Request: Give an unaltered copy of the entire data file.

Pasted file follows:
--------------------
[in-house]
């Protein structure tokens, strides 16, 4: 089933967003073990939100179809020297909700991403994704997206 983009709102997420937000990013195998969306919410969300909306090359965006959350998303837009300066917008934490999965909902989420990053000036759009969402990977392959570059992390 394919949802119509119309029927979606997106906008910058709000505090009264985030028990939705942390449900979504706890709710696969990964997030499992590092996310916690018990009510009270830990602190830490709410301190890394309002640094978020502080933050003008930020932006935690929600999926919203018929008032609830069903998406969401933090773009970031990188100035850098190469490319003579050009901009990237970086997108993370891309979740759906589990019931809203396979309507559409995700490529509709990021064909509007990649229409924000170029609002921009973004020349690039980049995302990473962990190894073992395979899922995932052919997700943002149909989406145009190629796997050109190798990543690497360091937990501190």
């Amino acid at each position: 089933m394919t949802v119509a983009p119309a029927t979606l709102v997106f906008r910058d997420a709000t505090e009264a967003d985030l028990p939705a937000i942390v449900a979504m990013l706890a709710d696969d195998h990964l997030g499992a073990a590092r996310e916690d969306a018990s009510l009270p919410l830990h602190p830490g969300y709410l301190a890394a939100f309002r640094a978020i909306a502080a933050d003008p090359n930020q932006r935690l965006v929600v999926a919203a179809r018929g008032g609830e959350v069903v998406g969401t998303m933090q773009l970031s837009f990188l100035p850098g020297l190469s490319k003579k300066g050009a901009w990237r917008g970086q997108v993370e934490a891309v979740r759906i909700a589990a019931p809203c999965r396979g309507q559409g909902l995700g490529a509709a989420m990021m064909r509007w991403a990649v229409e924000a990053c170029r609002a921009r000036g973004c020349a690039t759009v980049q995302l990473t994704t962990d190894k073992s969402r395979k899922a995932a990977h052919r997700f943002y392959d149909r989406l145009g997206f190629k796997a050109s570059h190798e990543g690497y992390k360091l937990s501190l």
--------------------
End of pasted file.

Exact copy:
[in-house]
């Protein structure tokens, strides 16, 4: 089933967003073990939100179809020297909700991403994704997206 983009709102997420937000990013195998969306919410969300909306090359965006959350998303837009300066917008934490999965909902989420990053000036759009969402990977392959570059992390 394919949802119509119309029927979606997106906008910058709000505090009264985030028990939705942390449900979504706890709710696969990964997030499992590092996310916690018990009510009270830990602190830490709410301190890394309002640094978020502080933050003008930020932006935690929600999926919203018929008032609830069903998406969401933090773009970031990188100035850098190469490319003579050009901009990237970086997108993370891309979740759906589990019931809203396979309507559409995700490529509709990021064909509007990649229409924000170029609002921009973004020349690039980049995302990473962990190894073992395979899922995932052919997700943002149909989406145009190629796997050109190798990543690497360091937990501190």
């Amino acid at each position: 089933m394919t949802v119509a983009p119309a029927t979606l709102v997106f906008r910058d997420a709000t505090e009264a967003d985030l028990p939705a937000i942390v449900a979504m990013l706890a709710d696969d195998h990964l997030g499992a073990a590092r996310e916690d969306a018990s009510l009270p919410l830990h602190p830490g969300y709410l301190a890394a939100f309002r640094a978020i909306a502080a933050d003008p090359n930020q932006r935690l965006v929600v999926a919203a179809r018929g008032g609830e959350v069903v998406g969401t998303m933090q773009l970031s837009f990188l100035p850098g020297l190469s490319k003579k300066g050009a901009w990237r917008g970086q997108v993370e934490a891309v979740r759906i909700a589990a019931p809203c999965r396979g309507q559409g909902l995700g490529a509709a989420m990021m064909r509007w991403a990649v229409e924000a990053c170029r609002a921009r000036g973004c020349a690039t759009v980049q995302l990473t994704t962990d190894k073992s969402r395979k899922a995932a990977h052919r997700f943002y392959d149909r989406l145009g997206f190629k796997a050109s570059h190798e990543g690497y992390k360091l937990s501190l």